Calgary's city manager wants office staff back at the workplace
Union says workers believe they're more productive working at home
Several thousand City of Calgary office workers will soon be heading back to their workplace on a more regular basis.
While most municipal workers who drive vehicles or work outdoors have continued working as usual during the COVID-19 pandemic, it's been a different story for inside office staff.
More than 5,400 city workers began working remotely in March 2020 when the pandemic hit as the city tried to limit the spread of the virus.
Since then, many have gradually been spending some time in the office.
As of spring 2022, many office workers have been at the office three days a week and working two days a week at home.
However, 2,000 staff continue to work from home full time.
City manager David Duckworth said it's time for that to change.
He is directing supervisors to return to the office four days a week, starting in early March.
Staff who signed full-time work from home agreements during the pandemic have been told those arrangements will not be extended.
Starting in early April, they will join their colleagues three days a week in the office and working the other two days at home.
"We felt we needed to get a majority of our staff back to work," said Duckworth. "For our culture and our organization, we value — strongly — in-person, face-to-face contact."
He acknowledged that employees with special medical needs will not be forced to return to the office and will continue to work from home.
Duckworth also said that flexible work arrangements will remain in place at the city, so there won't be a future directive calling for a mandatory, five-day-a-week return to the office for all staff.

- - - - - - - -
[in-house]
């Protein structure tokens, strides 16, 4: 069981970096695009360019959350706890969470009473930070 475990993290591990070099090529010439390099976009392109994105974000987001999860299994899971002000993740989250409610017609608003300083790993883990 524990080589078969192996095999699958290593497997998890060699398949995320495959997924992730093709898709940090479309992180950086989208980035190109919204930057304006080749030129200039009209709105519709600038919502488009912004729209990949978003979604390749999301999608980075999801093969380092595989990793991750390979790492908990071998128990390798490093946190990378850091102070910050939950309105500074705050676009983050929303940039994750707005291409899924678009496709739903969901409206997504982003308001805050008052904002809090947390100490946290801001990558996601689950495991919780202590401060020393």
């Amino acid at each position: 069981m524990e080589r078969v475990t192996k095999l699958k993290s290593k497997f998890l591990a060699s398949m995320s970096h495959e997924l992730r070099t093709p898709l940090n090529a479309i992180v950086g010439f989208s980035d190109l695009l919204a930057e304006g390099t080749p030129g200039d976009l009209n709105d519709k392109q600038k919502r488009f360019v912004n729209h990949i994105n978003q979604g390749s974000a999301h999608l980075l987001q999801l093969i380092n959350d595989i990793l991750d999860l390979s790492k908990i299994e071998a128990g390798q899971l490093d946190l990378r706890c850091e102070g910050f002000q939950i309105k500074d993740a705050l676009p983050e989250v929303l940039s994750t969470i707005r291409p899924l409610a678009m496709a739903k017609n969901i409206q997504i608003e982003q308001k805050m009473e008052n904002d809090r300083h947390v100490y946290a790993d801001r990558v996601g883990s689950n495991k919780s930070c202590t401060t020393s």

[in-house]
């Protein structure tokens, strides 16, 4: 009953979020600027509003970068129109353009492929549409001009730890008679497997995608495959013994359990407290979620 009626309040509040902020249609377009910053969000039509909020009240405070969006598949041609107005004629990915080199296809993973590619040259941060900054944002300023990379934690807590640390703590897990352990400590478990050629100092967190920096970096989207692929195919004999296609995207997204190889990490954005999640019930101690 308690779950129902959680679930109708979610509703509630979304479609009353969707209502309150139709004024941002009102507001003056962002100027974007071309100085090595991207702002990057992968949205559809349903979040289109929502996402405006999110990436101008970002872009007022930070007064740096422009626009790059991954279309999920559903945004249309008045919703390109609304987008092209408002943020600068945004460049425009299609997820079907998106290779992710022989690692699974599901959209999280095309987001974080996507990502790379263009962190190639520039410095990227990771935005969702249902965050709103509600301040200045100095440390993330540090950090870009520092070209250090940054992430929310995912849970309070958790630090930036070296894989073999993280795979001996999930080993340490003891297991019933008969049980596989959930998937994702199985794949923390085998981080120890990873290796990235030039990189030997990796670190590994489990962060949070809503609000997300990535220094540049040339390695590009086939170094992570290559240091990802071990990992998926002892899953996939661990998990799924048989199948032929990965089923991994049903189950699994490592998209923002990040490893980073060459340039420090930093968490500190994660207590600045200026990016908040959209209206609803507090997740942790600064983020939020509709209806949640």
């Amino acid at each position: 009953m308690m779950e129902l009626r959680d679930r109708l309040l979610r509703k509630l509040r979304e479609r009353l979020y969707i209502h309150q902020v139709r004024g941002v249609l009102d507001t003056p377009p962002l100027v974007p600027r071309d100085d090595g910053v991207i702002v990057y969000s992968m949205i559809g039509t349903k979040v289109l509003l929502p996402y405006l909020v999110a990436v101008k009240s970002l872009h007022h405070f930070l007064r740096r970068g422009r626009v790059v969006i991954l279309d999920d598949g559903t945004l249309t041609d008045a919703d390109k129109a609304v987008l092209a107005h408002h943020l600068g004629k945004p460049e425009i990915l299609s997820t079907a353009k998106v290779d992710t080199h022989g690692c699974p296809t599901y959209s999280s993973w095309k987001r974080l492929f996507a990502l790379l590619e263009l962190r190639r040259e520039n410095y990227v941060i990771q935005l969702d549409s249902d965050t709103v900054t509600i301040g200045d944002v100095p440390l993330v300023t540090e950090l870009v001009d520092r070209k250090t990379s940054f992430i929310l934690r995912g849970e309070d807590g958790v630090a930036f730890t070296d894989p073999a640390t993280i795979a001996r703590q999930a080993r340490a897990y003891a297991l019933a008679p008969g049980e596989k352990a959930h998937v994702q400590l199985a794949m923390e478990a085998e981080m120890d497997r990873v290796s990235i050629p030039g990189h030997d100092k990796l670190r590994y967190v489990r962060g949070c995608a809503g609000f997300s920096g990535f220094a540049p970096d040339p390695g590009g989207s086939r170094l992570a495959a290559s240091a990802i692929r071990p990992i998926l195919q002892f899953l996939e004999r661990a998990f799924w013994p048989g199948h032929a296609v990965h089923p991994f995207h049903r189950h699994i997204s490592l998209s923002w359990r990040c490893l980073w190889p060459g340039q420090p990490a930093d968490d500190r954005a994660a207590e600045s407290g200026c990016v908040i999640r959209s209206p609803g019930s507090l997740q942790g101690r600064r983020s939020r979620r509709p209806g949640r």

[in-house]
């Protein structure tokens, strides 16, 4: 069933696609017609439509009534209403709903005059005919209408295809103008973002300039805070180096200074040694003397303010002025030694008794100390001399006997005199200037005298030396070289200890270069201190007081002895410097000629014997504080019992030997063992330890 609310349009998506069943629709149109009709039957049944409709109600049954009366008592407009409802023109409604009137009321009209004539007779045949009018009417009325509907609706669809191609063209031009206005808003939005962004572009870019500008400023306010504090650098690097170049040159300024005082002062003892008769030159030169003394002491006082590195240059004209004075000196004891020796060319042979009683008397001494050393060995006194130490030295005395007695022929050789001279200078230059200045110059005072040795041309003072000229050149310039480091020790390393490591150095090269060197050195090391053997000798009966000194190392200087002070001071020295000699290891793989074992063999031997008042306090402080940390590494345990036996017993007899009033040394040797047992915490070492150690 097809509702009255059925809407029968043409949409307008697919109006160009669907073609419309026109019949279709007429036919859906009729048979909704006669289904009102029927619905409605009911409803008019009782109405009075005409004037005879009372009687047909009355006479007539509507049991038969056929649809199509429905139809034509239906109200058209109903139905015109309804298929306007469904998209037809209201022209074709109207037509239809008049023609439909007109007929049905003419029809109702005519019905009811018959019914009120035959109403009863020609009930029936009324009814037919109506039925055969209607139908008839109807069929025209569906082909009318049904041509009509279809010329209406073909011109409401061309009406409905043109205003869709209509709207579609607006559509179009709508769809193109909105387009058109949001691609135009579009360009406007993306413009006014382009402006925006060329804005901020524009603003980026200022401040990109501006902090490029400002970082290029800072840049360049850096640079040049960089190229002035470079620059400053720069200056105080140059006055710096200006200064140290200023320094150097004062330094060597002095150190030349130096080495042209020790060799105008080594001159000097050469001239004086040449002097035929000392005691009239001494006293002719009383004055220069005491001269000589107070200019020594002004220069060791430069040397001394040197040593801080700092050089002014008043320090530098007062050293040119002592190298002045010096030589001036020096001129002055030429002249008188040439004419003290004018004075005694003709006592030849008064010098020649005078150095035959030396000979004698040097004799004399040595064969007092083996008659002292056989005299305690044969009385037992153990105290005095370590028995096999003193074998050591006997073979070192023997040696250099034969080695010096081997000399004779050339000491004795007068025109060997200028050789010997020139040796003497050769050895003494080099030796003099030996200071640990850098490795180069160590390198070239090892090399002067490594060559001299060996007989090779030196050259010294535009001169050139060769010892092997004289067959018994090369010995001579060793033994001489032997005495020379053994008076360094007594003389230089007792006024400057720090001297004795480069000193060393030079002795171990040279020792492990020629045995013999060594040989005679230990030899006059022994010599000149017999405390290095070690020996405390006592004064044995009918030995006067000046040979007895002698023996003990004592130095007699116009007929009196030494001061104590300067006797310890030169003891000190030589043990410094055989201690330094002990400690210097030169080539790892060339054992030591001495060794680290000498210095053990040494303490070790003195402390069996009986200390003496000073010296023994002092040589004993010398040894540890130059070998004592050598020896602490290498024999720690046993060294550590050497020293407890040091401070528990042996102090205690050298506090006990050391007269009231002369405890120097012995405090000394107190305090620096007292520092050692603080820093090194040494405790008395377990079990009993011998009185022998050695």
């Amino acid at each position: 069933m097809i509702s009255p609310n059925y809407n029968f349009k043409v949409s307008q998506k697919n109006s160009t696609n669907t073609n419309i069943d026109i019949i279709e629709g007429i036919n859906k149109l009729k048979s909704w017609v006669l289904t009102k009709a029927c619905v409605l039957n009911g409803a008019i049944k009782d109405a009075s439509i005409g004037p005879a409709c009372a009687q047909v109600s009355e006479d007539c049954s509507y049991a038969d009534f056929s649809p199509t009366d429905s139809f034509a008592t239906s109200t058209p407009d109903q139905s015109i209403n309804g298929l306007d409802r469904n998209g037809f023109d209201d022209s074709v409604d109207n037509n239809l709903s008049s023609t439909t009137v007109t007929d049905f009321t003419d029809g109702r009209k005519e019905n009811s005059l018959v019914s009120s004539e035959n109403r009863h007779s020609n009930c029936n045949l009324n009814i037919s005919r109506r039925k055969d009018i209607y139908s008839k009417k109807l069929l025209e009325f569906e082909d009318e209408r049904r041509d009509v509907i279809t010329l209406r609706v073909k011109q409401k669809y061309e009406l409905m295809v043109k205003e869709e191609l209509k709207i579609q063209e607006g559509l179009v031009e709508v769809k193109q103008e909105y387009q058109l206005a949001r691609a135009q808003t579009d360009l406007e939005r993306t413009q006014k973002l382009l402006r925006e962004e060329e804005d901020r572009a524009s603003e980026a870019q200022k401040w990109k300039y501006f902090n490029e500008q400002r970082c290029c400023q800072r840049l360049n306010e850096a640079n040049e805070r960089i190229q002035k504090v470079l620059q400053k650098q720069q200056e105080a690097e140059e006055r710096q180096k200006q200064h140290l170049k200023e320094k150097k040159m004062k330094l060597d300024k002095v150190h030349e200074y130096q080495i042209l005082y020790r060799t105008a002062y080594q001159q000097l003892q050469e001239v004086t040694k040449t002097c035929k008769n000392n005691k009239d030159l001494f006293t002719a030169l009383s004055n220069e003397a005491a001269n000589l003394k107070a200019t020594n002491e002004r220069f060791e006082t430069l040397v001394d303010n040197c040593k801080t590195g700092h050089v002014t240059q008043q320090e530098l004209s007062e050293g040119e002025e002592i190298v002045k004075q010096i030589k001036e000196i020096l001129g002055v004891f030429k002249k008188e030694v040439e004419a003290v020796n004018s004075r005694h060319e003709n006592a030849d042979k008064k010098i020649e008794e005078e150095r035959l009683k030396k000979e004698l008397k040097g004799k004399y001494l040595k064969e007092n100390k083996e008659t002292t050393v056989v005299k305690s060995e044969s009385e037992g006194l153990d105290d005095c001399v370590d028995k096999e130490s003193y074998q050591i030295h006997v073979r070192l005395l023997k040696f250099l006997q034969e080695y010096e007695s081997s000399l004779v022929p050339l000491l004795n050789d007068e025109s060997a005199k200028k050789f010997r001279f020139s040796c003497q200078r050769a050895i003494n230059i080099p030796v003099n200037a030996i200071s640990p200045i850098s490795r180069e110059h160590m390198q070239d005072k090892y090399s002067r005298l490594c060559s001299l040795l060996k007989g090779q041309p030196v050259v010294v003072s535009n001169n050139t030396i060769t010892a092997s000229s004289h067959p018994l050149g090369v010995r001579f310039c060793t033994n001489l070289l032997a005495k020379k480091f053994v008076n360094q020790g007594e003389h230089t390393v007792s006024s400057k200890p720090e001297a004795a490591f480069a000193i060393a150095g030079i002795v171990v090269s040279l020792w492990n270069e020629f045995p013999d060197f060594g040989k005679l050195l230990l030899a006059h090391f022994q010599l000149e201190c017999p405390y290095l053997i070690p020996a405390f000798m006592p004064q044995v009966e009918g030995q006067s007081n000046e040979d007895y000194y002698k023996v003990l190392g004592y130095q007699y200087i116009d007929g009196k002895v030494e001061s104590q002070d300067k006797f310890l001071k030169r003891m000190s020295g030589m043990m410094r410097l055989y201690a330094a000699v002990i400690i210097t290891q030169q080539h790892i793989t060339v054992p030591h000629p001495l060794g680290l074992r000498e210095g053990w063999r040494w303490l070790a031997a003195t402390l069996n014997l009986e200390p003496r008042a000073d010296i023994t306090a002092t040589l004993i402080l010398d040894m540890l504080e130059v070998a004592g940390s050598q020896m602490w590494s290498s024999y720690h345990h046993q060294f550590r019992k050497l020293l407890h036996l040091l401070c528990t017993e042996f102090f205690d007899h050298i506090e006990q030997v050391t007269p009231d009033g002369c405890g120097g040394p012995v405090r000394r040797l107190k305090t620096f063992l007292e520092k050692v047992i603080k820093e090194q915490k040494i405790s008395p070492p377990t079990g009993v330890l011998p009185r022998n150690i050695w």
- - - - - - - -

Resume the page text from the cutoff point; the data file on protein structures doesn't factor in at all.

The president of the union local representing the city's inside workers told CBC News that some of his members have been expressing disappointment with the city manager's decision.
D'Arcy Lanovaz with local 38 of the Canadian Union of Public Employees said many city office workers have been pleased with the hybrid work from home arrangements.
"People have had a work-from-home arrangement in place for several years now that they certainly see as working. They're able to get the work done," said Lanovaz.
"Their view is they're actually highly productive if not more productive than when they're at the employer's workplace."
Lanovaz said he's heard some of his members are scrambling to line up child care.
Others are saying the directive flies in the face of the city's environmental policies, aiming to reduce its greenhouse gas emissions.
"Many are questioning, why are you making me commute in more often if we want to be an environmental city and a leader in that front? Why are we forcing more commuting? Why are we clogging up the roadways?"
Lanovaz acknowledged the city manager's directive does not violate the union's collective agreement, so he has no plans to file a grievance against the decision.